Intake Diversion

Intake diversion is a program that assists people, helping them keep their pets or foster until a forever home is found.

We all know and deal with the road construction that begins every fall and

we have to find new ways around town. Intake Diversion can be a detour, a

different road to take while a potential forever road is built or fixed, or in our case

forever home. You didn’t plan on having to detour, but here you are, a stray cat

or dog. What do you do? You stop, rescue it and head to the shelter. But wait,

there is a detour, intake diversion. It may be out of your way and a little

inconvenient but this lovely staff is directing me on which turn I should take to get

there. This program is not only to encourage and help facilitate fostering but to

also assist with finding and providing resolutions for current pet owners.

For many of us the love we have for our pets is unwavering.

Unfortunately, there are circumstances that arise where we may feel that

surrendering is the only option. At the Lee County Humane Societyintake diversion is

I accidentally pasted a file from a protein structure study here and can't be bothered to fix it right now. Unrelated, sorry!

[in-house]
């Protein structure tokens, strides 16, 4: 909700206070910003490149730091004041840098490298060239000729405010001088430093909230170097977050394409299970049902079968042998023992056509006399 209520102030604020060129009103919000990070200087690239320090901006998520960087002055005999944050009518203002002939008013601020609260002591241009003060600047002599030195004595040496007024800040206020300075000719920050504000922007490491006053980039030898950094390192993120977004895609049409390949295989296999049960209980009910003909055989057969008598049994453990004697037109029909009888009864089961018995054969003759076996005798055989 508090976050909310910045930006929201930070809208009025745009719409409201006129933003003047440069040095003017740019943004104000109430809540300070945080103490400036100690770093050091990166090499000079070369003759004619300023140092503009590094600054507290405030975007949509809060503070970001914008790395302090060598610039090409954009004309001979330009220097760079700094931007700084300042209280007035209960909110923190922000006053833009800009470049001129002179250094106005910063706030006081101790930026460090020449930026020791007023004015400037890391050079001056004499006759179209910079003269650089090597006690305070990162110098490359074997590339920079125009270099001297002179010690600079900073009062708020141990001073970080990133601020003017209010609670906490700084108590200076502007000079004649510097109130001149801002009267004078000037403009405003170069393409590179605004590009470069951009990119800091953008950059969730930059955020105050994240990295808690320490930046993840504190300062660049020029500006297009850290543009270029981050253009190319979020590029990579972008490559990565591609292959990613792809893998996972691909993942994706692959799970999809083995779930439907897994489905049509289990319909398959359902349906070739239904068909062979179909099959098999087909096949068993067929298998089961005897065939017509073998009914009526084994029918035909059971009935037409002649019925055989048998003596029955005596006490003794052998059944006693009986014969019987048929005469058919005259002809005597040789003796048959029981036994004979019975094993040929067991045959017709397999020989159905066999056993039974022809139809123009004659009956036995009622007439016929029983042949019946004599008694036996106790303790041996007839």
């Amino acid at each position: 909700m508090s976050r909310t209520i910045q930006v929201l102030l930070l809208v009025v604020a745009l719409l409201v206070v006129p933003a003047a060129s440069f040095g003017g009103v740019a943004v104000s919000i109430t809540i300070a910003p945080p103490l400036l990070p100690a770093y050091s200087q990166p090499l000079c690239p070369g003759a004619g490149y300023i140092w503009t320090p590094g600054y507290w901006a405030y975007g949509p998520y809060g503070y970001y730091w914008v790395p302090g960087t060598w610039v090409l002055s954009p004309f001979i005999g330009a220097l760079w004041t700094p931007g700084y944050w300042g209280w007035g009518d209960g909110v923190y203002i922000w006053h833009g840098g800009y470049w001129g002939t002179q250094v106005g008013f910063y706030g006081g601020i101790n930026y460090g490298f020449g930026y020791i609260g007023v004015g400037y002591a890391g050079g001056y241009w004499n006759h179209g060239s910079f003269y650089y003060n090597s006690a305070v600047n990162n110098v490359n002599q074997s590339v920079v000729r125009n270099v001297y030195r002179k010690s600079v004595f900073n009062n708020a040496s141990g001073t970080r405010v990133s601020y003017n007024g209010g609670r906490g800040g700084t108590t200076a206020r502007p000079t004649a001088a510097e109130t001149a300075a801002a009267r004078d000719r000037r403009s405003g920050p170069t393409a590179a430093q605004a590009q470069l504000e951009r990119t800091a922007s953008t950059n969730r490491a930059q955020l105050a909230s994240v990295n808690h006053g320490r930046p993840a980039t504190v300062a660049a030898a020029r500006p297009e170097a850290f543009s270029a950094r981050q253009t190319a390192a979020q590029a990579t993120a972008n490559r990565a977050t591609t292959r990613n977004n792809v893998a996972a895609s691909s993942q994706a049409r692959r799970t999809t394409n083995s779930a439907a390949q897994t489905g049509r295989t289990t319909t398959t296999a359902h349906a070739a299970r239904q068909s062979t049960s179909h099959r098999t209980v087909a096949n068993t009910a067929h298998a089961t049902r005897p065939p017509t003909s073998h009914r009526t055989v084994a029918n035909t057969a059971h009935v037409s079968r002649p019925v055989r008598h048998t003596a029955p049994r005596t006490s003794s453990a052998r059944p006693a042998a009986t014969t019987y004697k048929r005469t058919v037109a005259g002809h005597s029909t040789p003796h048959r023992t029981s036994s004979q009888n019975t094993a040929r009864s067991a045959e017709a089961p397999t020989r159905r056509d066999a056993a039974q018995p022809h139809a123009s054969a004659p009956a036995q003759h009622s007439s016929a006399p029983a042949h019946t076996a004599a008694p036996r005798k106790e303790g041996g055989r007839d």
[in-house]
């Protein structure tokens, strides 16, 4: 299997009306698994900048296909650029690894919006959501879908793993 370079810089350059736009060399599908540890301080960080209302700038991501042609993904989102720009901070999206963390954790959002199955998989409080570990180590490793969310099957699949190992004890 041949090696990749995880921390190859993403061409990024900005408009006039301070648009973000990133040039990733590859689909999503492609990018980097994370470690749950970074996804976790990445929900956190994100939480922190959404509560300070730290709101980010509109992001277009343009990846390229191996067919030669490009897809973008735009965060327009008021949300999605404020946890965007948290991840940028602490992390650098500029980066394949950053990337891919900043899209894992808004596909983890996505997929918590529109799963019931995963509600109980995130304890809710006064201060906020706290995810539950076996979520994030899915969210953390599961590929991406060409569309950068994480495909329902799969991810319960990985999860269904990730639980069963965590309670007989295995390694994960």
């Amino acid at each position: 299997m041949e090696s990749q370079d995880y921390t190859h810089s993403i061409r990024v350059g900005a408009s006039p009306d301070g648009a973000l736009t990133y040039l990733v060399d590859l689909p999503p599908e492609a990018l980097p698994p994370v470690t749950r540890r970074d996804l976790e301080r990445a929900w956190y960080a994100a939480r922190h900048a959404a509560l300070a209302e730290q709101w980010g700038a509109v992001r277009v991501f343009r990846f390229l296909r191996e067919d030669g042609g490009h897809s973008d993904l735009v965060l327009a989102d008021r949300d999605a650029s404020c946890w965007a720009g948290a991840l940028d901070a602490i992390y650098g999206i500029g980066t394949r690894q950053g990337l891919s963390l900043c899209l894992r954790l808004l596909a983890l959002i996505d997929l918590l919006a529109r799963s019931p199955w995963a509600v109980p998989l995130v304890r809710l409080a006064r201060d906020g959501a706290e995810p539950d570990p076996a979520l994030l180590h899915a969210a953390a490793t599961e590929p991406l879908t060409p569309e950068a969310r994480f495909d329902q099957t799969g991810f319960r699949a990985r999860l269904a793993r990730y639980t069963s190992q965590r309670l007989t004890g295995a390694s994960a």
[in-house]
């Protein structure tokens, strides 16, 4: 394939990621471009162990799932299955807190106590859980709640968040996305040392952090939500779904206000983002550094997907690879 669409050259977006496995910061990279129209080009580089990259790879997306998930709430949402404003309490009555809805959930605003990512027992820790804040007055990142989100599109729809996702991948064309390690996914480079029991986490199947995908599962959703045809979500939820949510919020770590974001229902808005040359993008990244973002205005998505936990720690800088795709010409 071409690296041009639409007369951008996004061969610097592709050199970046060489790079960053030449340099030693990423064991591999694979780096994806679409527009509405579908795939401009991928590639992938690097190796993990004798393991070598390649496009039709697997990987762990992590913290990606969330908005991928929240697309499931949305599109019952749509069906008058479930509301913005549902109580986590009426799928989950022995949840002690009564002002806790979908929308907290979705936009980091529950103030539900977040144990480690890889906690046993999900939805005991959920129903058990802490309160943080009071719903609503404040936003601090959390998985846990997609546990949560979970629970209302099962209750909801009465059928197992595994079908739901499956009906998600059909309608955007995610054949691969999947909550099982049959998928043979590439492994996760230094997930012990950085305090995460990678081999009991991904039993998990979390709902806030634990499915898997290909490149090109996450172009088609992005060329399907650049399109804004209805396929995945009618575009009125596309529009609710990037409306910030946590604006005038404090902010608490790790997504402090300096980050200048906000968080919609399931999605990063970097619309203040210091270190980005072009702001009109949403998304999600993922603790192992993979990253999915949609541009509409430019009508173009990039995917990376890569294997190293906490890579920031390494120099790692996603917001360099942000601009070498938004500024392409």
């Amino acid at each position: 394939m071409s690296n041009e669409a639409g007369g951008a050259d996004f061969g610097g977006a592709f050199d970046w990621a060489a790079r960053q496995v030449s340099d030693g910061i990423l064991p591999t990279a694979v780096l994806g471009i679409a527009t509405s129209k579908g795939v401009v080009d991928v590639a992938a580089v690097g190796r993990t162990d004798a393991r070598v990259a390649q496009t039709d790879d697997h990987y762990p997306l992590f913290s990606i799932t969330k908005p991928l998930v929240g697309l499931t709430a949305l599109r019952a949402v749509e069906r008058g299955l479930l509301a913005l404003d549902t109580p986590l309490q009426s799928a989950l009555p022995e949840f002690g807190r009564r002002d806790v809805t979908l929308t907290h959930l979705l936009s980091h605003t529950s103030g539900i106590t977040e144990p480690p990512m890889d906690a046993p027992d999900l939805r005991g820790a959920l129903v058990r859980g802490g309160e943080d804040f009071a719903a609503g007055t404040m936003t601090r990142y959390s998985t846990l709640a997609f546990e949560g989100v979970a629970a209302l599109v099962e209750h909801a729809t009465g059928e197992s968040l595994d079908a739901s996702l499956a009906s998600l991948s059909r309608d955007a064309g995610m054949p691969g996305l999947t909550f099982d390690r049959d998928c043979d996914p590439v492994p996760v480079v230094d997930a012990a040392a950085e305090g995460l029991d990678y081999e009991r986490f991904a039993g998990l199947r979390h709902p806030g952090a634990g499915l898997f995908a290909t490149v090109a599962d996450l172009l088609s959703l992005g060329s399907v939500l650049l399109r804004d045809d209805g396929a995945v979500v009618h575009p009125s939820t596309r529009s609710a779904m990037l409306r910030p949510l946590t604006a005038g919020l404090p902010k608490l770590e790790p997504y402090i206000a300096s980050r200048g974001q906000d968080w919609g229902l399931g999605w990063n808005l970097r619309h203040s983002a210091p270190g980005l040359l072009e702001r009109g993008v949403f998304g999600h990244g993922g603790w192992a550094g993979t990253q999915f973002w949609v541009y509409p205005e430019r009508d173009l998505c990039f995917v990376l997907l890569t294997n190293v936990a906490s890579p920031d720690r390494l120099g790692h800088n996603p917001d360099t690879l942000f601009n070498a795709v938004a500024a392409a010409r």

a program to help prevent animals from entering into the shelter by providing

options for owners in a possible surrender situation.

There are many reasons why someone may need to surrender their pet,

and bringing them to the shelter seems like you are doing your due diligence.

After all, shelters are for saving, right? This is definitely true, and intake diversion

is just an extension of the shelter. Grants are given to help with this program

along with our amazing and generous donations. Moving, behavior, illness (pet

and/or owner), breed and size restrictions, financial issues, containment (animal

keeps escaping), are some of the issues for animal surrender.

Lee County Humane Society remains at full capacity, over capacity. To

shed some light on the demand, we had 11 adoptions, with 21 surrenders the

next day!!! I’m not a mathematician but I know that this doesn’t balance out. Our

kennel space remains in the red after such amazing adoption numbers. This

brings me back to intake diversion. LCHS partners with trainers to help with

behavioral issues, along with donating crates and other items. If a broken fence

is causing your pet to be an escape artist, we have a fantastic group of

volunteers that will help assist in fixing it, and partnerships with local businesses

to help with supplies. There is vet assistance, to help with costs of medical

procedures and check ups. If you are unsure of your dog’s breed and there are

breed restrictions we can help with DNA tests. Food, collars, leashes, dog runs,

litter boxes, etc. Some if not all can be attained with the right questions and t